• 39. [13] C. Anderson, (2001) “GPRS and 3G wireless applications”, John Wiley. [describes the GPRS and 3G cellular networks and the development of applications for these networks] [14] CDG: The CDMA Development Group, http://cdg.org [the CDMA Development Group (CDG) is an international consortium of companies who have joined together to lead the adoption and evolution of 3G CDMA wireless systems] [15] International Engineering Consortium (http://www.iec.org), “Billing in a 3G environment” [examines the challenges that service providers face in deploying billing systems that support the evolution from 2G to 3G cellular services] [16] IETF RFC 2002, “IP Mobility Support”. [specifies protocol enhancements that allow transparent routing of IP datagrams to mobile nodes in the Internet] [17] IETF RFC 3261, “SIP: Session Initiation Protocol”. [describes SIP, an application-layer control protocol for creating, modifying, and terminating sessions with one or more participants for Internet telephone calls, multimedia distribution, multimedia conferences, etc.] [18] R. Koodli & M. Puuskari, (2001) “Supporting Packet-Data QoS in Next- Generation Cellular Networks”, IEEE Communications, Feb. 2001 (http://www.comsoc.org/ci1/private/2001/feb/koodli.html) [describes the packet data quality-of-service (QoS) architecture and specific mechanisms that are being defined for multi-service QoS provisioning in the Universal Mobile Telecommunication Systems (UMTS)] [19] M. Mouly & M.B. Pautet, (1992) “The GSM system for mobile communications”, Mouly and Pautet. [describes the GSM standard for mobile stations, switching equipment, radio interface, transmission methods, and signaling protocols] [20] Open mobile alliance, http://www.openmobilealliance.org/ [the Open Mobile Alliance (OMA) is an industry forum to facilitate global user adoption of mobile data services by specifying market driven mobile service enablers that ensure service interoperability] [21] A. Pashtan, (2005) “Mobile web services”, Cambridge University Press [describes the key network elements, software components, and software protocols that are needed to realize mobile Web services, including the concept of user context and its potential to create personalized services] [22] M. Pipikakis, (2004) “Evaluating and improving the quality of service of second generation cellular systems”, Bechtel Telecommunications Technical Journal, v.2, n.2. [describes network performance management and quality of service (QoS) of matured second generation (2G) cellular systems] © 2006 Eolss Publishers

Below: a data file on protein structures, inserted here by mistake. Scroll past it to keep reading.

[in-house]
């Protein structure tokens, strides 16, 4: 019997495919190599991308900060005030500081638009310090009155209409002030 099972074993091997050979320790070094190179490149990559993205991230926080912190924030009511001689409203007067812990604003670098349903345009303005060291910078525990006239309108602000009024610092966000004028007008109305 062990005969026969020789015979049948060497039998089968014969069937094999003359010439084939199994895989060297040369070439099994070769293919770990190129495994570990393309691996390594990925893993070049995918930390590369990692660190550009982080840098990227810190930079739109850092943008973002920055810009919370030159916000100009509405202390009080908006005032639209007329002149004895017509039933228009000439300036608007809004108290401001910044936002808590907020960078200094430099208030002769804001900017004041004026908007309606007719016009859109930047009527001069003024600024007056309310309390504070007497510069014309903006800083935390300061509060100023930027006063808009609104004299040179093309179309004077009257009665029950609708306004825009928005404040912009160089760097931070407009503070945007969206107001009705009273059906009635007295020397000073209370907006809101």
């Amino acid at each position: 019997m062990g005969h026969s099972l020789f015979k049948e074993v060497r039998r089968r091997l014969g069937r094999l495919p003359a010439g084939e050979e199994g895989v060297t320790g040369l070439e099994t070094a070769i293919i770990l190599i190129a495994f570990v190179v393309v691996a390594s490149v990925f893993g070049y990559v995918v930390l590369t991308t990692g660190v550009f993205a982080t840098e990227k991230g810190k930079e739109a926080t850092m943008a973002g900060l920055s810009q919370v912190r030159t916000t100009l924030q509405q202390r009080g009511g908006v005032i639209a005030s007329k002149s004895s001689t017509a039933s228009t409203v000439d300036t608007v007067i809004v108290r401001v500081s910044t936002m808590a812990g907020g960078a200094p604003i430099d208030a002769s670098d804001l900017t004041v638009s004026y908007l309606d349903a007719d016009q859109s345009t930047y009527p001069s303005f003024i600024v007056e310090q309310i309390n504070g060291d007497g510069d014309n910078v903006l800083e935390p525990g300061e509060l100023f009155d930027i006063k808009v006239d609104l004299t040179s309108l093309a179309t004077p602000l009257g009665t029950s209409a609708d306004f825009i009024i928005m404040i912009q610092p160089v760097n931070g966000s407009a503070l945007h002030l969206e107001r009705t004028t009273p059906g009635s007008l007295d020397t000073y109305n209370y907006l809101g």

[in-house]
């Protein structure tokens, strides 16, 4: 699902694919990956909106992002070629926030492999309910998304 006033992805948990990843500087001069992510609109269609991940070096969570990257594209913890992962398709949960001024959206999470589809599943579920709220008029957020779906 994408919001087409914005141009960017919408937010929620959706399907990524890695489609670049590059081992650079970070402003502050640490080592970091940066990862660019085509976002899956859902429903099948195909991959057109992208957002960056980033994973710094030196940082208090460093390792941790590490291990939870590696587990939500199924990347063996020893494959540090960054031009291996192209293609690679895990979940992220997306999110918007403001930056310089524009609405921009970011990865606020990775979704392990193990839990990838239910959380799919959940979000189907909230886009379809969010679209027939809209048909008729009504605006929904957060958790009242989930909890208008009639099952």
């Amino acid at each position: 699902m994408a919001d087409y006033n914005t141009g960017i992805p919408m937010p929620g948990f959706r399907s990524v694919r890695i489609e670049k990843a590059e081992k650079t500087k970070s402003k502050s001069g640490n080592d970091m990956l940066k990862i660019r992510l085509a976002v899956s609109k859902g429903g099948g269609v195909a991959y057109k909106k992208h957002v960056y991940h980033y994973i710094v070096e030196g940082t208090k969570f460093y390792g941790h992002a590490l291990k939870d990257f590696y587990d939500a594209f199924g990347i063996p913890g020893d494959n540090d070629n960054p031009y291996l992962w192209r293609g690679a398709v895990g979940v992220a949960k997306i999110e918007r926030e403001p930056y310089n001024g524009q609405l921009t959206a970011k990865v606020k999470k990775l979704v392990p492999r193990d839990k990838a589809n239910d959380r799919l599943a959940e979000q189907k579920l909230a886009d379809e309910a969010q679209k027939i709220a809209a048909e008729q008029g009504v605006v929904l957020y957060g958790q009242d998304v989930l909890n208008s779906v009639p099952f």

• 40. Biographical sketch Ariel Pashtan, Ph.D., is President of Aware Networks, Inc., Illinois, USA (http://awarenetworks.com). He is as a wireless systems consultant and develops wireless Web applications for cellular systems. Ariel has over 20 years of industry experience working for Motorola, IBM, Gould, and Israel Aircraft Industries. He was a distinguished member of the technical staff in Motorola Labs where he led research projects. His past experience includes leading wireless applications research, and cellular network management requirements and standards teams. Past academic appointments include teaching at Northwestern University and the Technion - Israel Institute of Technology. Ariel is the author of "Mobile Web Services", Cambridge University Press, 2005. He published journal and conference papers on wireless networks and software architecture and design, and holds several U.S. patents. Ariel is a senior member of the IEEE. © 2006 Eolss Publishers